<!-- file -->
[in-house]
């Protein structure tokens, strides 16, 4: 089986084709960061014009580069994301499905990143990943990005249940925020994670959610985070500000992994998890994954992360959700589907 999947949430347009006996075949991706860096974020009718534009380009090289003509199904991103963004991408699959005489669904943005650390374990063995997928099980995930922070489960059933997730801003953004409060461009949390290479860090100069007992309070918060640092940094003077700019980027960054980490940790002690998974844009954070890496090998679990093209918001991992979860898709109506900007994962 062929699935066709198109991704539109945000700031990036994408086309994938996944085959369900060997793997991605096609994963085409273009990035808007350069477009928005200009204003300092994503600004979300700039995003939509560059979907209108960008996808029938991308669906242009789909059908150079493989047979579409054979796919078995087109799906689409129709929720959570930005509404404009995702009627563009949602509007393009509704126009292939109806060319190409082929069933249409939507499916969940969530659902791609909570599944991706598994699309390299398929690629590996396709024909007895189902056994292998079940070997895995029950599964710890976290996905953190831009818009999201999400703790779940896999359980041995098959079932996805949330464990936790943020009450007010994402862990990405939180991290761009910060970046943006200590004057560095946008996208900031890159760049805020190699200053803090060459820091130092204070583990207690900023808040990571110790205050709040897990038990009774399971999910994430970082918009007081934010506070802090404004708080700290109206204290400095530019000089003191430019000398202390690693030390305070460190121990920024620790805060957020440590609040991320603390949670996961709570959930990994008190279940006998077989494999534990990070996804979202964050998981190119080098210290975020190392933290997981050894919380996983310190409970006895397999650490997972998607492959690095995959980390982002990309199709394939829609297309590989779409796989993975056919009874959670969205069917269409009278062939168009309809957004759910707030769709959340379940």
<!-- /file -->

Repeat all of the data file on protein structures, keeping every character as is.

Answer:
[in-house]
């Protein structure tokens, strides 16, 4: 089986084709960061014009580069994301499905990143990943990005249940925020994670959610985070500000992994998890994954992360959700589907 999947949430347009006996075949991706860096974020009718534009380009090289003509199904991103963004991408699959005489669904943005650390374990063995997928099980995930922070489960059933997730801003953004409060461009949390290479860090100069007992309070918060640092940094003077700019980027960054980490940790002690998974844009954070890496090998679990093209918001991992979860898709109506900007994962 062929699935066709198109991704539109945000700031990036994408086309994938996944085959369900060997793997991605096609994963085409273009990035808007350069477009928005200009204003300092994503600004979300700039995003939509560059979907209108960008996808029938991308669906242009789909059908150079493989047979579409054979796919078995087109799906689409129709929720959570930005509404404009995702009627563009949602509007393009509704126009292939109806060319190409082929069933249409939507499916969940969530659902791609909570599944991706598994699309390299398929690629590996396709024909007895189902056994292998079940070997895995029950599964710890976290996905953190831009818009999201999400703790779940896999359980041995098959079932996805949330464990936790943020009450007010994402862990990405939180991290761009910060970046943006200590004057560095946008996208900031890159760049805020190699200053803090060459820091130092204070583990207690900023808040990571110790205050709040897990038990009774399971999910994430970082918009007081934010506070802090404004708080700290109206204290400095530019000089003191430019000398202390690693030390305070460190121990920024620790805060957020440590609040991320603390949670996961709570959930990994008190279940006998077989494999534990990070996804979202964050998981190119080098210290975020190392933290997981050894919380996983310190409970006895397999650490997972998607492959690095995959980390982002990309199709394939829609297309590989779409796989993975056919009874959670969205069917269409009278062939168009309809957004759910707030769709959340379940």